Explanation: when the EU embargo arrives, where will Russia sell its crude oil?

Models of oil barrels are seen in front of the sign displayed ‘stop’, the colors of the EU and Russia flag in this illustration taken March 8, 2022. REUTERS/Dado Ruvic/Illustration

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MOSCOW, Sept 23 (Reuters) – Russia has increased oil shipments to Asia since Europe imposed sweeping sanctions, but has yet to redirect more than a quarter of its crude exports out of Europe – or about 1.3 million barrels a day – when a total oil embargo hits in December. Russia exports about 20 million tonnes of crude per month – around five million barrels per day (bpd) – via several routes, including the Druzhba pipeline to Europe and others to Asia.

In August, Russia’s total exports through European ports and the Druzhba pipeline amounted to 12.05 million tonnes, of which around 5.5 million tonnes (1.3 million bpd) were shipped to countries that will stop importing Russian oil from December 5.

Russia needs to find new buyers for this rough, which could require cheap prices and special terms, while facing more expensive logistics to deliver to more distant destinations, traders said.

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“Russian oil from the Urals has always been a quality for Europe. Now reaching new markets means shipping cargo outside of Europe amid growing concerns about transportation costs, insurance and timelines,” said a trader on the Russian oil market.

The United States and the European Union are also working on a Russian oil price cap, arguing that it will help reduce Moscow’s revenue while keeping global energy prices low.

Moscow has said it will not sell oil to countries that impose a cap and traders say they don’t see the measure working.

“It is very unlikely that Russia will work with a price cap, it makes no sense for Moscow, both politically and economically. It is much easier for it to negotiate private agreements than to publicly commit to a Western-dictated price cap,” said another trader involved. in Russian oil trading told Reuters.

Russia exported 8.85 million tonnes of Urals oil in August from its European ports, of which India, China and Turkey – which are not expected to join the embargo – bought around half, while the rest went to Europe. Russia also supplies Europe with around 3.2 million tonnes of oil per month through the Druzhba pipeline. The route is technically excluded from the embargo as Hungary, Slovakia and the Czech Republic want to continue to source supplies there.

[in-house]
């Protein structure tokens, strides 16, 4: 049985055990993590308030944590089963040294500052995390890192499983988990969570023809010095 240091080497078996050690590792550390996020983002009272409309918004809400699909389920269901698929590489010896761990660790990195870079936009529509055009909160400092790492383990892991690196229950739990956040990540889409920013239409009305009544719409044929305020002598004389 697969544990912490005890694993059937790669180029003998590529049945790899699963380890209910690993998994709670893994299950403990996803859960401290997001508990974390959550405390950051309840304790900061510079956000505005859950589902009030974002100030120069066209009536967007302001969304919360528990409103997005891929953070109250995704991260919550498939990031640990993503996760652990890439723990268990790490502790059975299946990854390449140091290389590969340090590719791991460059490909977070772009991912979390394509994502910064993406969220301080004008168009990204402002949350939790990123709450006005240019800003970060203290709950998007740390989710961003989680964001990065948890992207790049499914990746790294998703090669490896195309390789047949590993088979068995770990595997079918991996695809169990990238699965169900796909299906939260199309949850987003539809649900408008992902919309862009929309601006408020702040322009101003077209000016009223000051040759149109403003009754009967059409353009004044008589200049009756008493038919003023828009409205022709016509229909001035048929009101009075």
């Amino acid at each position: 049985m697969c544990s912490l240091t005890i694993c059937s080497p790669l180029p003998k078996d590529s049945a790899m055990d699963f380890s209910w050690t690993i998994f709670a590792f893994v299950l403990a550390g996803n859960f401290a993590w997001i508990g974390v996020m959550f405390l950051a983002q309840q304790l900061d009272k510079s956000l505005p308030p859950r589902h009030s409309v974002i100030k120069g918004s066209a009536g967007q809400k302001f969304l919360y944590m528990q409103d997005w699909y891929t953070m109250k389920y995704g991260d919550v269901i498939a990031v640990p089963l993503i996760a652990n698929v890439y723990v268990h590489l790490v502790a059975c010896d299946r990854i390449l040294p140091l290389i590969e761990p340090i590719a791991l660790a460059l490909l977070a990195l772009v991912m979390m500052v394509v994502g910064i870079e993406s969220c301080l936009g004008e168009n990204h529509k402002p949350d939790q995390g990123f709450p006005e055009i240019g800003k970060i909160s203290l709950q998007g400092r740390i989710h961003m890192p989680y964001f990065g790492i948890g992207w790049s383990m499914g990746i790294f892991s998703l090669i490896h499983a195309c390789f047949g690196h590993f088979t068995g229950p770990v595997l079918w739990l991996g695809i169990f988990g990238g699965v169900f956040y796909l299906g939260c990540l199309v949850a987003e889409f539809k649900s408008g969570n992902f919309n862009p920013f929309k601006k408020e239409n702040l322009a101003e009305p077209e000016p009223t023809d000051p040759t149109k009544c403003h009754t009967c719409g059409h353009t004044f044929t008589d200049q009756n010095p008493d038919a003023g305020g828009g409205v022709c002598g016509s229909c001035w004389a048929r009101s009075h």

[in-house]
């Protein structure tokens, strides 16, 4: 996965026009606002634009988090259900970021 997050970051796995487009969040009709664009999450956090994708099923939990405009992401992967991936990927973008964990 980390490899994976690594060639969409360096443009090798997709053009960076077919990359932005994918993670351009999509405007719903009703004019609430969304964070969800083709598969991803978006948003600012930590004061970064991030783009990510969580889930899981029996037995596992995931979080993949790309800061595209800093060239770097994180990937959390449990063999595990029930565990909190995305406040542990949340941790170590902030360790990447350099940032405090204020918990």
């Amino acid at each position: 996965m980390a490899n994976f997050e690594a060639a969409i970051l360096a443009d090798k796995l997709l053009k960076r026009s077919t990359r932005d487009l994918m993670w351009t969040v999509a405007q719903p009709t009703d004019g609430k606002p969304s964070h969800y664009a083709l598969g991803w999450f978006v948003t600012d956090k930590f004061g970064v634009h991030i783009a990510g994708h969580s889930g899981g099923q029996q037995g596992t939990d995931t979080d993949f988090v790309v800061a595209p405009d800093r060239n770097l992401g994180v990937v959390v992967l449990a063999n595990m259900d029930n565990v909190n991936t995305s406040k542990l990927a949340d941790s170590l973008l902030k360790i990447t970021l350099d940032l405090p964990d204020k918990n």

But the main buyers of Druzhba – Germany and Poland – want to stop purchases from 2023, which means that about two million tons per month will have to find new buyers.

NEW WAYS

Rerouting oil from Druzhba will be a difficult task, as Russian oil ports have limited export capacity and sellers will have to arrange more tankers, traders said.

Russia cannot redirect large quantities from the Urals to its ESPO (East Siberia Pacific Ocean) pipeline, which is already pumping near capacity. This makes shipments via Europe and the Suez Canal the only possible routes for Urals crude to Asia.

Even if Moscow offers more favorable terms, India and China are unlikely to be able to buy much more Russian crude as they have several long-term contracts with rival producers, such as Saudi Arabia. and the United Arab Emirates.

“Russian companies are already offering discounts, shipping and insurance coverage, payment options and other perks to retain buyers,” a source from an Asian oil trading company said.

Russian companies will also have to change the way they sell rough.

Asian oil markets have a much earlier trading cycle than the European market: since mid-September, Asian buyers have been trading December loadings, while Europe is still pricing October loadings.

To avoid relying exclusively on China, India and Turkey for its sales, Russia has tried to woo smaller players, traders said. Sri Lanka has said it will start buying oil from Russia, but has only bought around 300,000 tonnes from the Urals so far this year, according to Refinitiv Eikon data. Cuba bought 200,000 tons from the Urals this year. “Small players are certainly not enough for Russian oil to be absorbed. China is the last resort for Russian oil or Moscow will eventually have to cut production,” said a third trader involved in the Russian oil market.

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Reporting by Reuters journalists Editing by Mark Potter

Our standards: The Thomson Reuters Trust Principles.

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